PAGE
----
A political logjam over extending long-term jobless benefits appeared to be breaking Monday as senators reacted to signs that a recent loss of momentum in the economic recovery could snowball into a more serious economic reversal.
With the arrival of a new Democratic senator from West Virginia, the Senate on Tuesday is expected to have the 60 votes needed to approve a $34 billion extension of benefits without offsetting spending cuts, though congressional aides said they expect growing political opposition to deficit spending fueled by Republicans to stiffen Congress' resolve to pay for any future extensions.
Senate wrangling over whether to offset the benefits with spending cuts caused nearly 2.5 million unemployed people to lose benefits in recent weeks - a factor that economists say could have added to the malaise that throttled economic growth to a snail's pace in the past two months.
"As long as Congress does not extend the unemployment benefits programs, about 400,000 Americans are exhausting their benefits every week," said Harm Bandholz, an economist at Unicredit Markets. "This hurts the purchasing power of the affected households, and leaves its mark on the unemployment rate."
Consumer spending - the main engine of economic growth - has slowed markedly since April, coinciding with the period when emergency benefits started to expire for people who are out of work for up to 99 weeks, as well as the expirations of other federal stimulus programs for home and appliance sales.
President Obama sought to highlight the hardship on unemployed workers in a Rose Garden news conference Monday accompanied by three people whose benefits expired. Republicans are wrong, he said, to say that people lose their incentive to look for work when they are on unemployment benefits.
"These are honest, decent, hardworking folks who have fallen on hard times through no fault of their own" and are "not looking for a handout," he said. "They desperately want work. Just right now, they can't find a job."
Mr. Obama took a political shot at the GOP. "The same people who didn't have any problem spending hundreds of billions of dollars on tax breaks for the wealthiest Americans are now saying we shouldn't offer relief to middle-class Americans" unless it's paid for, he said.
AlthoughMr. Obama claimed that most unemployed workers would rather have jobs than jobless benefits, recent government surveys of unemployment trends suggest otherwise.
As workers lost benefits in recent weeks, rather than step up their search for work, they stopped looking and dropped out of the labor force, Mr. Bandholz said, in an unexpected development that caused the unemployment rate to drop.
People are required to look for work as a condition of getting benefits, so it appears many stopped looking for work when they no longer were forced to do so, he said.
Labor Department surveys found that nearly 1 million people dropped out of the labor force during May and June, helping to draw the unemployment rate down to 9.5 percent.
If they were still looking for work, unemployment would have been much higher at 9.9 percent, Mr. Bandholz estimates.
Any political gainsDemocrats have garnered by championing the unemployed are likely to dissipate Tuesday, when Carte Goodwin, a former aide to West Virginia Gov. Joe Manchin III, is sworn in to replace the late Sen. Robert C. Byrd. That will give Democrats 59 votes in the Senate once again, enough along with one likely Republican defection to overcome GOP objections to the jobless bill.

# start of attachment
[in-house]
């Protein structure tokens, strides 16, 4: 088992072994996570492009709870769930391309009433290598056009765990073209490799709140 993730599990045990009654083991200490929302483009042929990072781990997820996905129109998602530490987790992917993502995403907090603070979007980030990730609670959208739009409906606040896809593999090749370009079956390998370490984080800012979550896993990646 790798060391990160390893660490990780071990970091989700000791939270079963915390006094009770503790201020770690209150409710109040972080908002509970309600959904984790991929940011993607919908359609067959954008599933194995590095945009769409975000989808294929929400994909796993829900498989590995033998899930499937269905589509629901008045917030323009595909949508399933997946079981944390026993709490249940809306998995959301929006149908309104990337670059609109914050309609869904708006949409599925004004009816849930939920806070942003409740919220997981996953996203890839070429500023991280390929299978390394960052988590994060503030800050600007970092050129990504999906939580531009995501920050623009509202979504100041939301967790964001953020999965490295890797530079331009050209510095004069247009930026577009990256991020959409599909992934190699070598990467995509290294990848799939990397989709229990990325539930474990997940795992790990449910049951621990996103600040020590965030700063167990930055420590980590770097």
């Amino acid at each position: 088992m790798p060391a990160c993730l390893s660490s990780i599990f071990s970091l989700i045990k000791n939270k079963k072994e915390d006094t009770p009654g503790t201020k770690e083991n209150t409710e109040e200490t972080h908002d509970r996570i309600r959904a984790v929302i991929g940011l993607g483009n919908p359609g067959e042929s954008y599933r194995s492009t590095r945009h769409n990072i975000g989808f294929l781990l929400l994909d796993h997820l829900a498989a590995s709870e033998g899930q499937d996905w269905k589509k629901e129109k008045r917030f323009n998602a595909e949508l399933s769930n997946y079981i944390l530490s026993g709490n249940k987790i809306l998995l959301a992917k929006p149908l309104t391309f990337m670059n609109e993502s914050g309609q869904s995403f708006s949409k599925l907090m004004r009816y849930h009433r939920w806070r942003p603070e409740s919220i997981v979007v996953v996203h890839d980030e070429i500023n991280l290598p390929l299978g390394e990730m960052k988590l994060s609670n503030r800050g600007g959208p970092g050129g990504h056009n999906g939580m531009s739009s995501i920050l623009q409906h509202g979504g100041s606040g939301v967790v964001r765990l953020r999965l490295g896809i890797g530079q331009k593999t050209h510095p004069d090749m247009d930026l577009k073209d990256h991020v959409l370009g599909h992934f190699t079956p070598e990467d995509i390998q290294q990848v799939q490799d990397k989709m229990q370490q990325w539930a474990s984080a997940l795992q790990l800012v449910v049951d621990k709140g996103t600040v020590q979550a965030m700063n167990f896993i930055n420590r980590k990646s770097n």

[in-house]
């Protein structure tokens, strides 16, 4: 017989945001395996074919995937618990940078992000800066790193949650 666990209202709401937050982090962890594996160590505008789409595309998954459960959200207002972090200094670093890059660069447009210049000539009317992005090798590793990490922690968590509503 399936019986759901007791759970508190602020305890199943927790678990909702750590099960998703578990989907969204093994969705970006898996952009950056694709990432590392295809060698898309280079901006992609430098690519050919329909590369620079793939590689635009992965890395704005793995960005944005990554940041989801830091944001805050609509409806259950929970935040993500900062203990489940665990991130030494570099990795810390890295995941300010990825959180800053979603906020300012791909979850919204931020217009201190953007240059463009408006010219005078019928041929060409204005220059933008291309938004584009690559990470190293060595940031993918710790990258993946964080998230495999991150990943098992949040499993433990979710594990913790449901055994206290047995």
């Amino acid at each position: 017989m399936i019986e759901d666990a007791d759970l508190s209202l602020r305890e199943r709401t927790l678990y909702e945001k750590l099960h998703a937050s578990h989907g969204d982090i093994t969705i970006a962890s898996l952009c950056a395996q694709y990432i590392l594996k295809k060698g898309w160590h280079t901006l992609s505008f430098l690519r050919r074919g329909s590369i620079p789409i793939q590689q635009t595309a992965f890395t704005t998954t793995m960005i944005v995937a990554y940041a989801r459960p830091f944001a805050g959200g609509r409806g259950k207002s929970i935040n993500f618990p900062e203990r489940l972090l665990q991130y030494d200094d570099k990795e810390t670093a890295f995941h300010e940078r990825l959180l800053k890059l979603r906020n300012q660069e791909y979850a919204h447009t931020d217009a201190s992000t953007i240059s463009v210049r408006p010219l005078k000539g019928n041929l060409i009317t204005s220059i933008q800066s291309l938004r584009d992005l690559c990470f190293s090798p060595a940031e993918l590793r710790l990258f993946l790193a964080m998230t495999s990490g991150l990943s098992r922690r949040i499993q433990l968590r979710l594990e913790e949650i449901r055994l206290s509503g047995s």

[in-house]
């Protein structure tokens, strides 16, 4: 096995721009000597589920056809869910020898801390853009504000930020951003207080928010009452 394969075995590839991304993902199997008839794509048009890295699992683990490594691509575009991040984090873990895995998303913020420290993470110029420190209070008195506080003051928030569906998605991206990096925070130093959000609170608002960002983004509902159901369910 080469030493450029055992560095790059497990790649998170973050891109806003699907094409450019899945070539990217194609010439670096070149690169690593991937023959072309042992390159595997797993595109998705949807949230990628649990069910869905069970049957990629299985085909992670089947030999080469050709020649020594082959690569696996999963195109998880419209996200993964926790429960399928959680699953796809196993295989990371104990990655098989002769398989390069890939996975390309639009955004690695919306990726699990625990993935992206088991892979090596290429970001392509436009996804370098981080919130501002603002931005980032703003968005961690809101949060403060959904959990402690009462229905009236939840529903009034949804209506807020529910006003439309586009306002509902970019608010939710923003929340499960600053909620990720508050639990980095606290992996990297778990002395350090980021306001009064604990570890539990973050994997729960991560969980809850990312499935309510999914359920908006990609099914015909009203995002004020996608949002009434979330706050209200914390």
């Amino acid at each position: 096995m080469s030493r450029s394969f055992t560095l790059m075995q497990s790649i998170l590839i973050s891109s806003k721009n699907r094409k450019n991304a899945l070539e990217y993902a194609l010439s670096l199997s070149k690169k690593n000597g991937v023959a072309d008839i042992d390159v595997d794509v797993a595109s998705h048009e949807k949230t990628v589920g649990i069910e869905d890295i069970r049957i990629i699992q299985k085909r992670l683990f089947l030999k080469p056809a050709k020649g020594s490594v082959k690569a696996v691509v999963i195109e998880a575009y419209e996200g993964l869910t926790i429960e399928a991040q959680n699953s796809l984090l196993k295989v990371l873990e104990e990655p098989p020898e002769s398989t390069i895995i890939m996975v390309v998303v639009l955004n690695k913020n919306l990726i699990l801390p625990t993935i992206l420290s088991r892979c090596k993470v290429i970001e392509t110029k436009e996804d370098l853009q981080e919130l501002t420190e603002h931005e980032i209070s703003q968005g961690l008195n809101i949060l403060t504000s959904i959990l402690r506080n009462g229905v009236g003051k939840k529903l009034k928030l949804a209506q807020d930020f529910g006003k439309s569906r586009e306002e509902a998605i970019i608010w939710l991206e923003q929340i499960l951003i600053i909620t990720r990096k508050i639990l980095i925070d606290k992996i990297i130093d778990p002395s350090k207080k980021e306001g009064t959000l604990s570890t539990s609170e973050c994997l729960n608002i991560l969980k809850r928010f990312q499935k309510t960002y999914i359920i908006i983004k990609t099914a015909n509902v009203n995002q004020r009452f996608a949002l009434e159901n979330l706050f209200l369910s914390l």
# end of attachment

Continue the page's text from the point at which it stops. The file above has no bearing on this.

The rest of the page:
While the debate continues on whether the availability of jobless benefits for as long as two years discourages people from taking jobs that are available, few economists question that the benefits have provided important support for consumers, whose spending normally fuels about 70 percent of economic activity.
While businesses have created a trickle of new jobs this year, that has produced only a modest revival of wage growth - not enough to fully replace the substantial support consumers received from unemployment benefits and other government transfers since the recession, said Scott Hoyt, an economist at Moody's Economy.com.
"Cash, or the lack of it, is the primary factor holding back spending" since the spring, he said, noting that is partly because the record share of consumer income that came from government transfers has been on the decline recently.
Jobless benefits are one of the most powerful ways to boost the economy, according to Moody's Economy.com, which estimates that every $1 in benefits produces a $1.67 increase in the nation's economic output within a year. The boost is strong because unemployed workers spend nearly all their unemployment checks quickly and save little of the money.
Another potential source of income for consumers - the gains on assets such as houses and stocks - also went into reverse recently, taking yet another prop from under the economy that had helped to spur stronger consumer spending earlier this year.
Consumers tend to spend more when they feel wealthier as a result of gains on their stocks and home values. The setback in housing has been especially sharp since the expiration of a housing tax credit on April 30.
Housing sales, construction and prices have all fallen precipitously. Another sign of the collapse in housing came on Monday, when the National Association of Home Builders reported that confidence among developers fell to the lowest level since March 2009.
c Kara Rowland contributed to this report.
© Copyright 2014 The Washington Times, LLC. Click here for reprint permission.